enhancement of wear resistance of the ceramic [3]. The ceramic surfaces of both ceramic/TS and ceramic/Gel contacts tend to be similarly covered (Figs. 4(c) and IO(c» and the wear coefficients of the pins are considerably lower, and the difference between the two sets of data decreases (Figs. 3 and 7). For the high speed regime, the dependence on the amount of intergranular glass is the opposite of the one observed in the low speed regime; the HA nitride wearing more than the LA grade. As heat is developed in the ceramic/metal contact at high sliding speeds, the wear resistance of the ceramic becomes a function of the thermomechanical properties, namely the hot hardness [29]. Hot hardness of silicon nitride ceramics decreases with VL and with low N content of the glasses [22,29]. The HA grade presents at the same time the highest VL and the lowest N-content, Table I, thus bringing lower wear resistance to this ceramic material at high sliding speeds. 4.2. Surface microcracking in Si j N 4 /tool steel sliding pairs

Influence of the mechanical properties of the nitride samples is implicit in the dependence of the ceramic




; 1OJ.Ull

c""" """""""" c,--.;I

Fig. 10. SEM/SE images of the ceramic pin and GCI disc wear tracks tested at different sliding speeds; (a) GCI disc surface after testing at v = 0.05 ms I; (b) TS disc surface at v = 3.5 ms - I; (c) LA worn surface at v = 3.5 ms - I.

At high speed, the wear debris spreads on the ceramic surface leading to protection and to decreasing of the wear coefficient. High temperatures (flash temperatures) that are developed [3,5,28] result in extensive plastic deformation of the metal surfaces (Figs. 4(b) and lO(b», and the metal is transferred to the ceramic counterface. The decrease in hardness of both materials, which is far steeper for the metal alloy, together with desorbtion of chemisorbed water molecules, were also reported as mechanisms contributing to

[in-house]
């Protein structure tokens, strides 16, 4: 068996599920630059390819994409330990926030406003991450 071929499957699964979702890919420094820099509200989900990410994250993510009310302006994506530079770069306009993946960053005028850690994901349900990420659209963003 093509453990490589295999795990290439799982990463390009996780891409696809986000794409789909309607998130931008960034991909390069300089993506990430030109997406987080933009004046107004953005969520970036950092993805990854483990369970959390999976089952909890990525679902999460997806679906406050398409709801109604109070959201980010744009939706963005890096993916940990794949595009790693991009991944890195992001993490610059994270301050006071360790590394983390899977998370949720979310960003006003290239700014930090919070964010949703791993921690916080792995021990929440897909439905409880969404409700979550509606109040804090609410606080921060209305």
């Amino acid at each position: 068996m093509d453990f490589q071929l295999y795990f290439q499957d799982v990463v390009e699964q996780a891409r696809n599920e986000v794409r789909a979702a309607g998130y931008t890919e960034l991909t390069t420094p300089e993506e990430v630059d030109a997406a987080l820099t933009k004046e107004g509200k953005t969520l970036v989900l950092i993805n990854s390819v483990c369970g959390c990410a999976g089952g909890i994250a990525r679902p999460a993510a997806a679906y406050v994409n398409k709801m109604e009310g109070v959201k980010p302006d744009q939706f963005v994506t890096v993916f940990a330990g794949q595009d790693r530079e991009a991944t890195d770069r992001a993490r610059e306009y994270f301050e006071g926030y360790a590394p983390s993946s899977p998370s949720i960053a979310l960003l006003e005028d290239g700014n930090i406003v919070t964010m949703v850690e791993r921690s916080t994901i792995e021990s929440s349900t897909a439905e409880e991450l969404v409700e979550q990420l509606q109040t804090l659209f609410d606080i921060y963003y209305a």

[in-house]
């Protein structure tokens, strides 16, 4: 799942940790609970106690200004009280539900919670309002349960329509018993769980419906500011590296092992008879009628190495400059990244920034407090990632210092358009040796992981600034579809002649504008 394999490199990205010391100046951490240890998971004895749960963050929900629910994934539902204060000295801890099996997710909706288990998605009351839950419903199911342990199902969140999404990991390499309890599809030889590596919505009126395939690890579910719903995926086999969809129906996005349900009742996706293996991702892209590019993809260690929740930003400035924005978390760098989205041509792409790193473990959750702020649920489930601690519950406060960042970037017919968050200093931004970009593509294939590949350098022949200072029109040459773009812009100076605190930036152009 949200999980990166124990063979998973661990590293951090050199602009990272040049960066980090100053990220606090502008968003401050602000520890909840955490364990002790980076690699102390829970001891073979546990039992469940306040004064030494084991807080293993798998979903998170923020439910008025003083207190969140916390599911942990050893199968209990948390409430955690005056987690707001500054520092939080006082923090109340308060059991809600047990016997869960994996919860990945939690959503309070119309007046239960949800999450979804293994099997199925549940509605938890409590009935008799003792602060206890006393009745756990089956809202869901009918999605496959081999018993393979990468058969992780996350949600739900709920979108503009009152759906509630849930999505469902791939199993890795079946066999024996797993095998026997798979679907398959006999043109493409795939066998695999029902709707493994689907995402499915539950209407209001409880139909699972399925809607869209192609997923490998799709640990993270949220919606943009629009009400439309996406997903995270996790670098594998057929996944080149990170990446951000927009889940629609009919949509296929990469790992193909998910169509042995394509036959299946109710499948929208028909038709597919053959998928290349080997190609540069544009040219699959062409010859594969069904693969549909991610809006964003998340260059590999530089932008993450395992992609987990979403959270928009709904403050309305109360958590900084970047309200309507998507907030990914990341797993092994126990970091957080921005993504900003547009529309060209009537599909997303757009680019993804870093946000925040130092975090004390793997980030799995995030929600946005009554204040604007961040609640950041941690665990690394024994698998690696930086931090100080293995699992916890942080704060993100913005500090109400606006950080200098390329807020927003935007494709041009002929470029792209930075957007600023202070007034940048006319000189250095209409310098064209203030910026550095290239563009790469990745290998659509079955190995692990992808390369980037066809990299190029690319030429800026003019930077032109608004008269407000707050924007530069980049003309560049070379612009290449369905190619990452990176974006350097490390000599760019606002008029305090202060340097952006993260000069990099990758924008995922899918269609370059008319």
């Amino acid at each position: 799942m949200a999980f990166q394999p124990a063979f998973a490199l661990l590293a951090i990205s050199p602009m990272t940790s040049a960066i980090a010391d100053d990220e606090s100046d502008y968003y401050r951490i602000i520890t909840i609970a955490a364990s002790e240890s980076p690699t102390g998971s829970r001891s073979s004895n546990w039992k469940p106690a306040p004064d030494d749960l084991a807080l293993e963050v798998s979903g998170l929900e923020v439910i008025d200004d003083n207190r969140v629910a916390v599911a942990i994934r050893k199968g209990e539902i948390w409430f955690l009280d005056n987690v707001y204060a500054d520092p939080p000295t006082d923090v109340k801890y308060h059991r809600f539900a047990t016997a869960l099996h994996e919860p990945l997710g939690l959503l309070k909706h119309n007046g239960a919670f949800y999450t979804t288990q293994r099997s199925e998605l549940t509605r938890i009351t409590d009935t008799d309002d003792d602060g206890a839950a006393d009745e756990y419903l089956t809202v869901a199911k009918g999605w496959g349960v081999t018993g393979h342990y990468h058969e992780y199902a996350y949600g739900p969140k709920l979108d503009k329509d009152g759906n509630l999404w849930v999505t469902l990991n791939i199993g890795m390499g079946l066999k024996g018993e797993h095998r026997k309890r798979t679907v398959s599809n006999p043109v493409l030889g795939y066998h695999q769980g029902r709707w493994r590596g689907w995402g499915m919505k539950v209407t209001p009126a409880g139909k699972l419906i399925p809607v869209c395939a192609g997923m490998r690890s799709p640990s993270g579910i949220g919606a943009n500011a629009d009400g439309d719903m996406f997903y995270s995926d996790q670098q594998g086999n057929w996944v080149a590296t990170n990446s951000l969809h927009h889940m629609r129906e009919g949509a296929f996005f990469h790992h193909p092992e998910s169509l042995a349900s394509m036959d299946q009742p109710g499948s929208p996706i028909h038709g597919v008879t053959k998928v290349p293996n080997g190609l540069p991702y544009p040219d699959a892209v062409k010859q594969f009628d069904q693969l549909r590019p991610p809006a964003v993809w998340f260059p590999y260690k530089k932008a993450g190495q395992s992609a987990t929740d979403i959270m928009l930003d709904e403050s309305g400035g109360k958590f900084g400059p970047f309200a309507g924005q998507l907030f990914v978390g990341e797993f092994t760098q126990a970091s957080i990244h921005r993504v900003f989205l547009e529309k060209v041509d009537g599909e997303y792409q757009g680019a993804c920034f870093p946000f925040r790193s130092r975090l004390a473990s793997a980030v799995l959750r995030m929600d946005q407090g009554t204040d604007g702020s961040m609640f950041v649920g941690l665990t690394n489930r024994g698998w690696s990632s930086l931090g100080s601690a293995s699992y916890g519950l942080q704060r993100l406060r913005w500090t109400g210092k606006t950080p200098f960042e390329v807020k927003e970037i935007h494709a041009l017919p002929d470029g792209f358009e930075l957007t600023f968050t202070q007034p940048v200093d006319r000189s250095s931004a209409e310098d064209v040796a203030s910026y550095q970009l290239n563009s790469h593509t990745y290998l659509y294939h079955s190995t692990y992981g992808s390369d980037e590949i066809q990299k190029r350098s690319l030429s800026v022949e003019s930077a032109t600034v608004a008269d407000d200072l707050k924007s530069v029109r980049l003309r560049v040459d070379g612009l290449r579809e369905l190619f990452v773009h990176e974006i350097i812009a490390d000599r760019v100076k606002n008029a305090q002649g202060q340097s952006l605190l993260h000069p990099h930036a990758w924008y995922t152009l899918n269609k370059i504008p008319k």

"'.- .



:: 51Jill. Fig. II. Worn surfaces of the porous pin/GCl wear experiments; (a) SEM/SE (left) and SEM/BS (right) micrographs of the MA-porous sample (MA-P); (b) wear track 011 GCI disc from the MA-P/GCl test (SEM/SE).

l.R. Gomes et al.

i Materials

4.3. Self protection in porous Si,N4/grey cast iron sliding pairs

14 13






<:> ~



Science and Engineering A209 (1996) 277 - 286

9 8 Ii 7

• 6

5 0.065








K,/".H-1/2 (I 0'·Pa'5I4m'''')

Fig. 12. Plotting of the dependence of the wear coefficient on the fracture toughness (K lc ) and hardness (H) for the LA nitrides tested against tool steel, according to the abrasive wear model.

tribological behaviour on intergranular phase volume and porosity discussed above. These microstructural properties are held constant in the set of LA samples 1-4 in Table 2, but the amounts of IX / P-Si 3 N 4 phase differ, thus resulting in distinct H, KIn and wear coefficient values (Table 5). For those conditions where the surface of the ceramic pin is not protected by an adherent "third-body" layer, as found in the present study for tests at medium speed, in humid environments, the mechanical 'wear mode must become the main mechanism of wear [19,27]. For the ceramic/TS sliding contacts, the powder-formation mode by surface microcracking was the dominant mode of wear. The corresponding wear coefficient, K, which is directly proportional to the volume of removed material, is given by K = A H - 1/2 K Ie 3/4 [30], A being a constant that is dependent on the normal load (Fn) and on the sliding distance (x) [30]. The linear correlation in Fig. 12, where this equation is used, corroborates that abrasion of the Si 3 N 4 ceramic materials, is dependent on the coupled values of the two mechanical properties, Hand K" [31]. The abrasive wear mode is the result of sliding indentation actions from the loose ceramic grains [5] or the chromium carbide hard particles coming from the tool steel. When large, flake-like wear particles are formed, which occurred when the nitride samples were tested against the rougher GCI material (Fig. 8(c)), the brittle fracture threshold of the ceramic surface has a complex dependence on its mechanical properties [19,27,30]. For the range of Hand K" of the samples the wear coefficients of the dense nitride pins against GCI are almost constant (Table 5) and no correlation could be found with these mechanical properties.